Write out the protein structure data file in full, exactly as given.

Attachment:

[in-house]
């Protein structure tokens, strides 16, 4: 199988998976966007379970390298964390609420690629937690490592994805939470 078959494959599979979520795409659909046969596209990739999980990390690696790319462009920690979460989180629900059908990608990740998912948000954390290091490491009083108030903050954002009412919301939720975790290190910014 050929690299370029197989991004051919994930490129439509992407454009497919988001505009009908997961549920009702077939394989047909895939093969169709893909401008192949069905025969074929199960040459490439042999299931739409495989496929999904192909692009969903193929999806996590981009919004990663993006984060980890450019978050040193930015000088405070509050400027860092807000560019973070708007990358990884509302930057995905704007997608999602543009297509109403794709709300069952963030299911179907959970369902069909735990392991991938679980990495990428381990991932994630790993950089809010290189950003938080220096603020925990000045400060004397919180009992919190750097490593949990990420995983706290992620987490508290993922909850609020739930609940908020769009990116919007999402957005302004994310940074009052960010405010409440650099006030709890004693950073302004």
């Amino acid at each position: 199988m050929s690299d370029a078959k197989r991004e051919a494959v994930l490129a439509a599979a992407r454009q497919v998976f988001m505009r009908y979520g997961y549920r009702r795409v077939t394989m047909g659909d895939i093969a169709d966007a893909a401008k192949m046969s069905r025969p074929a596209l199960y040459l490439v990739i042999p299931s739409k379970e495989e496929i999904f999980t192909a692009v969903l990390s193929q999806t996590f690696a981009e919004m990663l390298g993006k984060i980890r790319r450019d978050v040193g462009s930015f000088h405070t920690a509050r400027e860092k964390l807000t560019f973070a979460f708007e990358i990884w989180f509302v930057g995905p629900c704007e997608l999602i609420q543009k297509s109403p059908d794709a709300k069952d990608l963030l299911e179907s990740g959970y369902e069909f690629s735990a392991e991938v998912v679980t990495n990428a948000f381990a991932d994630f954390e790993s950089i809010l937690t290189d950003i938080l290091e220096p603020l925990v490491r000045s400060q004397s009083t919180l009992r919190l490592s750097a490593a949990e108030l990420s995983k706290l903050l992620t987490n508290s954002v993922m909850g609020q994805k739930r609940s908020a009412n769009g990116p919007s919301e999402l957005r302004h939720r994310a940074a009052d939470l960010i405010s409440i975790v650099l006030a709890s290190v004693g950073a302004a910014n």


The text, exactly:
[in-house]
């Protein structure tokens, strides 16, 4: 199988998976966007379970390298964390609420690629937690490592994805939470 078959494959599979979520795409659909046969596209990739999980990390690696790319462009920690979460989180629900059908990608990740998912948000954390290091490491009083108030903050954002009412919301939720975790290190910014 050929690299370029197989991004051919994930490129439509992407454009497919988001505009009908997961549920009702077939394989047909895939093969169709893909401008192949069905025969074929199960040459490439042999299931739409495989496929999904192909692009969903193929999806996590981009919004990663993006984060980890450019978050040193930015000088405070509050400027860092807000560019973070708007990358990884509302930057995905704007997608999602543009297509109403794709709300069952963030299911179907959970369902069909735990392991991938679980990495990428381990991932994630790993950089809010290189950003938080220096603020925990000045400060004397919180009992919190750097490593949990990420995983706290992620987490508290993922909850609020739930609940908020769009990116919007999402957005302004994310940074009052960010405010409440650099006030709890004693950073302004």
């Amino acid at each position: 199988m050929s690299d370029a078959k197989r991004e051919a494959v994930l490129a439509a599979a992407r454009q497919v998976f988001m505009r009908y979520g997961y549920r009702r795409v077939t394989m047909g659909d895939i093969a169709d966007a893909a401008k192949m046969s069905r025969p074929a596209l199960y040459l490439v990739i042999p299931s739409k379970e495989e496929i999904f999980t192909a692009v969903l990390s193929q999806t996590f690696a981009e919004m990663l390298g993006k984060i980890r790319r450019d978050v040193g462009s930015f000088h405070t920690a509050r400027e860092k964390l807000t560019f973070a979460f708007e990358i990884w989180f509302v930057g995905p629900c704007e997608l999602i609420q543009k297509s109403p059908d794709a709300k069952d990608l963030l299911e179907s990740g959970y369902e069909f690629s735990a392991e991938v998912v679980t990495n990428a948000f381990a991932d994630f954390e790993s950089i809010l937690t290189d950003i938080l290091e220096p603020l925990v490491r000045s400060q004397s009083t919180l009992r919190l490592s750097a490593a949990e108030l990420s995983k706290l903050l992620t987490n508290s954002v993922m909850g609020q994805k739930r609940s908020a009412n769009g990116p919007s919301e999402l957005r302004h939720r994310a940074a009052d939470l960010i405010s409440i975790v650099l006030a709890s290190v004693g950073a302004a910014n």